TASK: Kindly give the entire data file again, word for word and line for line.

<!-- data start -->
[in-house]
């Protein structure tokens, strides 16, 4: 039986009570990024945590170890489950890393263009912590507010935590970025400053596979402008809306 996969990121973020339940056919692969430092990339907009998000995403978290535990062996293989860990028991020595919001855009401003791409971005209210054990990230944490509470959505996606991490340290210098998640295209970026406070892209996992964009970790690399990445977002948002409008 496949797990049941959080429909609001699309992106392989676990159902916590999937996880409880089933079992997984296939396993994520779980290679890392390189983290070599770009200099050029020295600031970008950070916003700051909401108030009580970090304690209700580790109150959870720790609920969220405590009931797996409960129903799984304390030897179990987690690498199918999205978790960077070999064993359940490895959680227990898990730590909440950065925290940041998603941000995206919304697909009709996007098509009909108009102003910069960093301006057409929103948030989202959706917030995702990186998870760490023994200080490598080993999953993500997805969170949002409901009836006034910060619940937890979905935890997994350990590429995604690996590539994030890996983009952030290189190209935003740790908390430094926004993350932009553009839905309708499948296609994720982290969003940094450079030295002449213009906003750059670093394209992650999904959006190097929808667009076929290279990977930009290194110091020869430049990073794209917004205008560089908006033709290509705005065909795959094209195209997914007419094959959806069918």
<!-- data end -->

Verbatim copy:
[in-house]
């Protein structure tokens, strides 16, 4: 039986009570990024945590170890489950890393263009912590507010935590970025400053596979402008809306 996969990121973020339940056919692969430092990339907009998000995403978290535990062996293989860990028991020595919001855009401003791409971005209210054990990230944490509470959505996606991490340290210098998640295209970026406070892209996992964009970790690399990445977002948002409008 496949797990049941959080429909609001699309992106392989676990159902916590999937996880409880089933079992997984296939396993994520779980290679890392390189983290070599770009200099050029020295600031970008950070916003700051909401108030009580970090304690209700580790109150959870720790609920969220405590009931797996409960129903799984304390030897179990987690690498199918999205978790960077070999064993359940490895959680227990898990730590909440950065925290940041998603941000995206919304697909009709996007098509009909108009102003910069960093301006057409929103948030989202959706917030995702990186998870760490023994200080490598080993999953993500997805969170949002409901009836006034910060619940937890979905935890997994350990590429995604690996590539994030890996983009952030290189190209935003740790908390430094926004993350932009553009839905309708499948296609994720982290969003940094450079030295002449213009906003750059670093394209992650999904959006190097929808667009076929290279990977930009290194110091020869430049990073794209917004205008560089908006033709290509705005065909795959094209195209997914007419094959959806069918």